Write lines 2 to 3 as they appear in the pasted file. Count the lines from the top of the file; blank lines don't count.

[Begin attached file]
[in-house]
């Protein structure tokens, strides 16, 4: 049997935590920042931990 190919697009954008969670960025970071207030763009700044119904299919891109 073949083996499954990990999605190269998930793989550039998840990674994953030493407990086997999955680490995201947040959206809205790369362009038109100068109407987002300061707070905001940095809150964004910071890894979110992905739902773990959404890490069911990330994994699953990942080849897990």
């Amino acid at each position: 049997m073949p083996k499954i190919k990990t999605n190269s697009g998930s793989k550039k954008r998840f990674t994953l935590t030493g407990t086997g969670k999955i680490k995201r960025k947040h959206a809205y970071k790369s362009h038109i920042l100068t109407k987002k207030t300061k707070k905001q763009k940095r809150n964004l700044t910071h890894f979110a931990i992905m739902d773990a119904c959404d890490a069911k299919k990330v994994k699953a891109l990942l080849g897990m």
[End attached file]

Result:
């Protein structure tokens, strides 16, 4: 049997935590920042931990 190919697009954008969670960025970071207030763009700044119904299919891109 073949083996499954990990999605190269998930793989550039998840990674994953030493407990086997999955680490995201947040959206809205790369362009038109100068109407987002300061707070905001940095809150964004910071890894979110992905739902773990959404890490069911990330994994699953990942080849897990």
């Amino acid at each position: 049997m073949p083996k499954i190919k990990t999605n190269s697009g998930s793989k550039k954008r998840f990674t994953l935590t030493g407990t086997g969670k999955i680490k995201r960025k947040h959206a809205y970071k790369s362009h038109i920042l100068t109407k987002k207030t300061k707070k905001q763009k940095r809150n964004l700044t910071h890894f979110a931990i992905m739902d773990a119904c959404d890490a069911k299919k990330v994994k699953a891109l990942l080849g897990m």